ATA economist sees slow and choppy recovery

ATA economist sees slow and choppy recovery

The most positive thing American Trucking Assns. (ATA) chief economist Bob Costello could tell members at the group’s annual meeting here was: “We’ve bottomed out, and we’re moving in the right direction.”

LAS VEGAS. The most positive thing American Trucking Assns. (ATA) chief economist Bob Costello could tell members at the group’s annual meeting here was: “We’ve bottomed out, and we’re moving in the right direction.”

However that direction will involve “slow and choppy” tonnage and revenue recovery, he said during an economic panel discussion moderated by Fox News business journalist Stuart Varney.

Looking at the broader picture, Sara Johnson, managing director for global macroeconomics at HIS Global Insight, predicted a slow recovery with the U.S. GDP growing at an annualized rate of 3% for the second half of this year and then slowing to only 1.5 to 2% in 2010.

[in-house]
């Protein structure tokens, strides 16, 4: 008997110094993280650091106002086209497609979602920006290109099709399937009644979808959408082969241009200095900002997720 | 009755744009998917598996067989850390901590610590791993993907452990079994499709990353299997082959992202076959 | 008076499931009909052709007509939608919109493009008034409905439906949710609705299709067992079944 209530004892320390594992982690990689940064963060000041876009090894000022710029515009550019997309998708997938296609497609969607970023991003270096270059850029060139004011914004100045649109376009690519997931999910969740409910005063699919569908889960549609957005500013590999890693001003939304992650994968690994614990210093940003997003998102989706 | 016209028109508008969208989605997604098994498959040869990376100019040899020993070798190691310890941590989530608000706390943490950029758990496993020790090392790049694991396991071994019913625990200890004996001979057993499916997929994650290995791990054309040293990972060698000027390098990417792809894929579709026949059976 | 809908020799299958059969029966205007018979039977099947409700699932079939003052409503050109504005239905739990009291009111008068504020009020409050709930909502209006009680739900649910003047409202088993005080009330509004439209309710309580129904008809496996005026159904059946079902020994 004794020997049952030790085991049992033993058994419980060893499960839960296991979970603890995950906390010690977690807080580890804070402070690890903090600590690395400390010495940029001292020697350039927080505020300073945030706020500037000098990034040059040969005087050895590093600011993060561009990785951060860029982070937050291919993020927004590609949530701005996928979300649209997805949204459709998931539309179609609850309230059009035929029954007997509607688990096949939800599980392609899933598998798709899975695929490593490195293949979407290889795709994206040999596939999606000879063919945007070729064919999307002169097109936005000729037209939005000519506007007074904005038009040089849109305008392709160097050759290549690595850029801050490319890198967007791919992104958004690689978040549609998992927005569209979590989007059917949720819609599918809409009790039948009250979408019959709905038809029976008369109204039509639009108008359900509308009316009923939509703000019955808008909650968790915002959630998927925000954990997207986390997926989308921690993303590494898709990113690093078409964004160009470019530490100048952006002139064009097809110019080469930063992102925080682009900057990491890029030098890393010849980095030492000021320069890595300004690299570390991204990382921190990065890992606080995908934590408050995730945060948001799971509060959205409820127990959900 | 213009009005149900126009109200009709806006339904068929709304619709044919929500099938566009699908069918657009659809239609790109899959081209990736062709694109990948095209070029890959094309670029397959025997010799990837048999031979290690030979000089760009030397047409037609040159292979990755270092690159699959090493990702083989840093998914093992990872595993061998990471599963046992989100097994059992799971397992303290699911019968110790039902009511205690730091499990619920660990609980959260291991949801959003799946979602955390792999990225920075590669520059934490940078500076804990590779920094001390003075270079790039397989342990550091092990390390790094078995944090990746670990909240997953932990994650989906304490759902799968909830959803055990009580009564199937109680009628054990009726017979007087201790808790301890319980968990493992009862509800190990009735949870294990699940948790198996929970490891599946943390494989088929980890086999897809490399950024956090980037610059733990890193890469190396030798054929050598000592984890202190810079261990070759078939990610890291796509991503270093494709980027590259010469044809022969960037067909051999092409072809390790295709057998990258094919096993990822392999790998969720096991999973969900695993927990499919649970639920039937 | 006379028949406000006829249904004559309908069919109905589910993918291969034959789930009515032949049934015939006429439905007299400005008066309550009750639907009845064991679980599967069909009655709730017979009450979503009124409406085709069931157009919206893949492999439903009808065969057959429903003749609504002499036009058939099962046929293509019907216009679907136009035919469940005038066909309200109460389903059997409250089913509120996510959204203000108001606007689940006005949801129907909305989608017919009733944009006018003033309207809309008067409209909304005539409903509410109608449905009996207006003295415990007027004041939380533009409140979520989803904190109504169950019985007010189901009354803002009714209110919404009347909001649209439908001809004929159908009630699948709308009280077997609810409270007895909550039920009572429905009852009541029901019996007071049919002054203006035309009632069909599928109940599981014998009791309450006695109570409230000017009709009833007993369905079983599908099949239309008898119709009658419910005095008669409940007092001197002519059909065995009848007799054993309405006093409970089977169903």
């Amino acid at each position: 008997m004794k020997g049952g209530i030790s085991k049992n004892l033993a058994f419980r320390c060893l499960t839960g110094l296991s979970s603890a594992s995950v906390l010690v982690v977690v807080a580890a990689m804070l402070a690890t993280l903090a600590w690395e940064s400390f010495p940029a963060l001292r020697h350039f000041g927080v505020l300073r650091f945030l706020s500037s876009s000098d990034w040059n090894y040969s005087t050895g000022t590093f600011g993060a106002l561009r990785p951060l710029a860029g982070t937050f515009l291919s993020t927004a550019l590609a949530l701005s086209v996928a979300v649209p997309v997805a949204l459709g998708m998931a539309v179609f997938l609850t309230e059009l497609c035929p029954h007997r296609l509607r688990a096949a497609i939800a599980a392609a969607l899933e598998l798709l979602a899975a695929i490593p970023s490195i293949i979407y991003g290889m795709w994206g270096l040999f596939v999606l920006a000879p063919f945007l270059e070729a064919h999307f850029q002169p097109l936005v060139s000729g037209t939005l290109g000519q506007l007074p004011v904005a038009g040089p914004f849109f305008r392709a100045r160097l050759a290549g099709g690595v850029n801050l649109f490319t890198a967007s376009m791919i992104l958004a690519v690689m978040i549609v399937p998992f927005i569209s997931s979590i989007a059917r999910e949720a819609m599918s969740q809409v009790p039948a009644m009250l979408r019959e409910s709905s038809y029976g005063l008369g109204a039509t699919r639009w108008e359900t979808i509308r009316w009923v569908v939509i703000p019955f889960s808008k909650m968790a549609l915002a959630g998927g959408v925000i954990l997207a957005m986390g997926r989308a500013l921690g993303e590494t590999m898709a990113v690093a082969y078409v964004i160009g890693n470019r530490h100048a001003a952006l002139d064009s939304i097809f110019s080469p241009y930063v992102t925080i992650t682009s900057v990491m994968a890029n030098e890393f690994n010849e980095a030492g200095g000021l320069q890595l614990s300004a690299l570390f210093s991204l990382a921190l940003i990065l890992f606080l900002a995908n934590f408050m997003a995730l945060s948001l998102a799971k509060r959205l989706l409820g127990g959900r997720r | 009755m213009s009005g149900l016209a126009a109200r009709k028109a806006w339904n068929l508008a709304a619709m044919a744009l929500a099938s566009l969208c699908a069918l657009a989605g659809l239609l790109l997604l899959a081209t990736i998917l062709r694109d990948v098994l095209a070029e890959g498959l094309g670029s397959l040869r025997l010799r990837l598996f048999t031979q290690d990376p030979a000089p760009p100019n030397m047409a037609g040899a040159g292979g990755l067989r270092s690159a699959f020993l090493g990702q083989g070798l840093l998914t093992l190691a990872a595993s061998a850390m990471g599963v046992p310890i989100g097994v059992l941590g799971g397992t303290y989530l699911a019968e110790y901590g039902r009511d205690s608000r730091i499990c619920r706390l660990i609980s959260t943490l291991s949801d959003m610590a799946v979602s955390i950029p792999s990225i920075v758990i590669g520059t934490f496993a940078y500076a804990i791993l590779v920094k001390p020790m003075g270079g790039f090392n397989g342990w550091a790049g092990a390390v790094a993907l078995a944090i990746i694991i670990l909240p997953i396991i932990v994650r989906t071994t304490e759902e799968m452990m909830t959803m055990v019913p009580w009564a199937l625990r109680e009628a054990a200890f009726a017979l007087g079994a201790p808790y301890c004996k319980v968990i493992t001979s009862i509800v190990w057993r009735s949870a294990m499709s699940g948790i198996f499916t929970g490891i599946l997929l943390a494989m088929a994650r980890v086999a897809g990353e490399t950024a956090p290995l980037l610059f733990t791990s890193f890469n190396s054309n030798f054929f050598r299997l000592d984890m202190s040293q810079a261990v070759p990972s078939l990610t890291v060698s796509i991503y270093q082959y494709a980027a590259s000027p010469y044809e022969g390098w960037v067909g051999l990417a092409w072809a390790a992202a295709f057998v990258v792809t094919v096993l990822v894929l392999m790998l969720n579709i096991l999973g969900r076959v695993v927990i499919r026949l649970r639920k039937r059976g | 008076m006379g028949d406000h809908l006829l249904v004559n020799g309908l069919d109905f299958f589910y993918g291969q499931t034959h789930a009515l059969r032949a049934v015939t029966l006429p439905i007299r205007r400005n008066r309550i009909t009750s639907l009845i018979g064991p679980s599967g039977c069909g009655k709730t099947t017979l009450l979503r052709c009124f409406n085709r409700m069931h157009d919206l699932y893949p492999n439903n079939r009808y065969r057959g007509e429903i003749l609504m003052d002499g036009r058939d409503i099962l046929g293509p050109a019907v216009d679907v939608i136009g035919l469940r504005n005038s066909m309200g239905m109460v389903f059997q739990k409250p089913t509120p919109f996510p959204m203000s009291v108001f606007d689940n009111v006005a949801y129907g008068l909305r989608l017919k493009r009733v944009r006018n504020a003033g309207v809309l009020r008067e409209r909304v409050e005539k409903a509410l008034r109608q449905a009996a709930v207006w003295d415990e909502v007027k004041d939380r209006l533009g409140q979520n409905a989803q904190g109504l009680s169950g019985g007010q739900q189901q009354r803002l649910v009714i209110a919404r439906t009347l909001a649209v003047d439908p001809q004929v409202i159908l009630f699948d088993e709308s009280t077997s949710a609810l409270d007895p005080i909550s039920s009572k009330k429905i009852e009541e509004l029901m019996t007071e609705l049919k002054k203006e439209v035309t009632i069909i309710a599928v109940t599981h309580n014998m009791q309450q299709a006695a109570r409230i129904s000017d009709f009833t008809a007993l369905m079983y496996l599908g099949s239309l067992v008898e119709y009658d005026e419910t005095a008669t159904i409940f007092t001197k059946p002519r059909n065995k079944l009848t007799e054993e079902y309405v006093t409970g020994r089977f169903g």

Identifying weak growth in consumer spending and a continued “serious, steep decline” in non-residential construction, Johnson added that there’s a 20% chance that the economy could “fall back into recession next year.”

While trucking historically leads the economy out of recession, Costello told ATA members that he doesn’t expect that to be the case this time. With sales falling so sharply in 2008, both retail and wholesale segments were left with exceptionally high inventories. “The economy will have recovered by the time inventory levels get back into balance with sales,” he said.

“I don’t think we’ve ever seen a drop in demand as severe as this,” Costello said when asked if this was the worst recession since World War II.

Truckload carriers have responded to a 30% drop in both revenue per mile and per ton by cutting capacity, Costello explained. “I think we’ve had the largest reduction in [TL] capacity ever, but no one knows for sure because it’s being masked by the reduction in demand,” he said.

With the slow recovery forecast, “it will take six to 12 months to get some balance in capacity and demand,” Costello said.

Sales of new trucks will lag behind the freight recovery largely because low demand has resulted in a 22.6% drop in average miles per truck, according to the ATA economist. “In essence, that [lower mileage] just extended trade cycles by a full year,” Costello said.

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